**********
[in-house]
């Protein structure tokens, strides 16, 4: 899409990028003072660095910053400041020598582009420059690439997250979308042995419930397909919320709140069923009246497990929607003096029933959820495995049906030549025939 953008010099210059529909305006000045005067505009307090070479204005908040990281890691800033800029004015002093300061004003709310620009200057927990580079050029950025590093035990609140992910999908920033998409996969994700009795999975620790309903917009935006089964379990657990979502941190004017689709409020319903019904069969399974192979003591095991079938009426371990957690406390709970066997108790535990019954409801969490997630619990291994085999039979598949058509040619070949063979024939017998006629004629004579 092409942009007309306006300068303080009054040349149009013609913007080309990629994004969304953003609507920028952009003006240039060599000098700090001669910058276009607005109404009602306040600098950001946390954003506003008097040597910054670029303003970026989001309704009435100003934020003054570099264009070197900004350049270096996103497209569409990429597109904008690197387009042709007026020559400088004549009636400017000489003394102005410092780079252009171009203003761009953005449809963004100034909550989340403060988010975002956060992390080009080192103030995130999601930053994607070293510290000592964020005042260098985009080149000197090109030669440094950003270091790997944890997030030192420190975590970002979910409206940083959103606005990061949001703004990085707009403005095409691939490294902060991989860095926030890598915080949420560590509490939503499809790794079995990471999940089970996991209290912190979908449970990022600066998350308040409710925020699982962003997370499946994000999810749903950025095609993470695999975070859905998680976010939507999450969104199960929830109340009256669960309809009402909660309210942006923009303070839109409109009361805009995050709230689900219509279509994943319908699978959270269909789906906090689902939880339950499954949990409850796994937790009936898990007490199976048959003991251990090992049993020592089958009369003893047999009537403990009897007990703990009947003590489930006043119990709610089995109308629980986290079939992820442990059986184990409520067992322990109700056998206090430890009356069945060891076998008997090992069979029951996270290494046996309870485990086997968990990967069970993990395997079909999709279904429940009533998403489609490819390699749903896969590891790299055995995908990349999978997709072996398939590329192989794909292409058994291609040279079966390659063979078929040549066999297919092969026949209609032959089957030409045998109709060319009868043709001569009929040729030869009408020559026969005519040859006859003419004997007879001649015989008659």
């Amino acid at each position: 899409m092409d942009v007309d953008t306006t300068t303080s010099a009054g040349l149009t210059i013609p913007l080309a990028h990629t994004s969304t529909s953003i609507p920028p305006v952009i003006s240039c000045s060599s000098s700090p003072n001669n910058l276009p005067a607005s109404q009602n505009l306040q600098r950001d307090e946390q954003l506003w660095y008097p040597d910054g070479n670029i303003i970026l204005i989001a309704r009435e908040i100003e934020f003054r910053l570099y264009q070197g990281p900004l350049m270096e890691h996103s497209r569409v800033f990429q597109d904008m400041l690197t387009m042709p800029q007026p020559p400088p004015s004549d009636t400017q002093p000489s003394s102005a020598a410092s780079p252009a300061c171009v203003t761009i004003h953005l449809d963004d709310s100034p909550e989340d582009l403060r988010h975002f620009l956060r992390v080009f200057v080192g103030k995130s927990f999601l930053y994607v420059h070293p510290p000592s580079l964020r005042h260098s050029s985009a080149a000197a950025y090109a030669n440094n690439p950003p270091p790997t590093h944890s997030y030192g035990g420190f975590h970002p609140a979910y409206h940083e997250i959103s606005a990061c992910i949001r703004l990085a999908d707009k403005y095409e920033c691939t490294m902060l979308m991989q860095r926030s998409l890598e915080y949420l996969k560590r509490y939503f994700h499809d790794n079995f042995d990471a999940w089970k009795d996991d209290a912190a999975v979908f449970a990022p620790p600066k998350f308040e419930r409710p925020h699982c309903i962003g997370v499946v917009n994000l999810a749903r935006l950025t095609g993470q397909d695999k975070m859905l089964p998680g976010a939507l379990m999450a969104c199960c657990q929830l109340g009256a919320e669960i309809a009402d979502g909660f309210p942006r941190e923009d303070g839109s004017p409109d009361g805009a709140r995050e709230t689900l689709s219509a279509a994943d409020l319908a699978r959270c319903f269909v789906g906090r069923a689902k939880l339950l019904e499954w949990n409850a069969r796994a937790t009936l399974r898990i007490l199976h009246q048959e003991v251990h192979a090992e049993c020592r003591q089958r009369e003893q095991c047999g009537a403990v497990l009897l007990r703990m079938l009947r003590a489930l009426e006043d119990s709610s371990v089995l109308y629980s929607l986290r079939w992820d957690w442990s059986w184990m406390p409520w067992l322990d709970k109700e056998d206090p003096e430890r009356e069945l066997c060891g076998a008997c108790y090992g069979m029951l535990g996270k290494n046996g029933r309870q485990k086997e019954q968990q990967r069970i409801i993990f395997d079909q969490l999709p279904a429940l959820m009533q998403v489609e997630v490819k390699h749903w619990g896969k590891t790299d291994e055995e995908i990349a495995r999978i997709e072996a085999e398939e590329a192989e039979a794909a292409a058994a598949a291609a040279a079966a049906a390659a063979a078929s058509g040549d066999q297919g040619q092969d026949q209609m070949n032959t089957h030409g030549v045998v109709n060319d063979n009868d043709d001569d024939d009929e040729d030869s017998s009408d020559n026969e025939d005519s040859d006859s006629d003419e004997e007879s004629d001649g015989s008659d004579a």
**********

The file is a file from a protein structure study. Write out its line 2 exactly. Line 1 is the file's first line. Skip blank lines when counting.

């Protein structure tokens, strides 16, 4: 899409990028003072660095910053400041020598582009420059690439997250979308042995419930397909919320709140069923009246497990929607003096029933959820495995049906030549025939 953008010099210059529909305006000045005067505009307090070479204005908040990281890691800033800029004015002093300061004003709310620009200057927990580079050029950025590093035990609140992910999908920033998409996969994700009795999975620790309903917009935006089964379990657990979502941190004017689709409020319903019904069969399974192979003591095991079938009426371990957690406390709970066997108790535990019954409801969490997630619990291994085999039979598949058509040619070949063979024939017998006629004629004579 092409942009007309306006300068303080009054040349149009013609913007080309990629994004969304953003609507920028952009003006240039060599000098700090001669910058276009607005109404009602306040600098950001946390954003506003008097040597910054670029303003970026989001309704009435100003934020003054570099264009070197900004350049270096996103497209569409990429597109904008690197387009042709007026020559400088004549009636400017000489003394102005410092780079252009171009203003761009953005449809963004100034909550989340403060988010975002956060992390080009080192103030995130999601930053994607070293510290000592964020005042260098985009080149000197090109030669440094950003270091790997944890997030030192420190975590970002979910409206940083959103606005990061949001703004990085707009403005095409691939490294902060991989860095926030890598915080949420560590509490939503499809790794079995990471999940089970996991209290912190979908449970990022600066998350308040409710925020699982962003997370499946994000999810749903950025095609993470695999975070859905998680976010939507999450969104199960929830109340009256669960309809009402909660309210942006923009303070839109409109009361805009995050709230689900219509279509994943319908699978959270269909789906906090689902939880339950499954949990409850796994937790009936898990007490199976048959003991251990090992049993020592089958009369003893047999009537403990009897007990703990009947003590489930006043119990709610089995109308629980986290079939992820442990059986184990409520067992322990109700056998206090430890009356069945060891076998008997090992069979029951996270290494046996309870485990086997968990990967069970993990395997079909999709279904429940009533998403489609490819390699749903896969590891790299055995995908990349999978997709072996398939590329192989794909292409058994291609040279079966390659063979078929040549066999297919092969026949209609032959089957030409045998109709060319009868043709001569009929040729030869009408020559026969005519040859006859003419004997007879001649015989008659």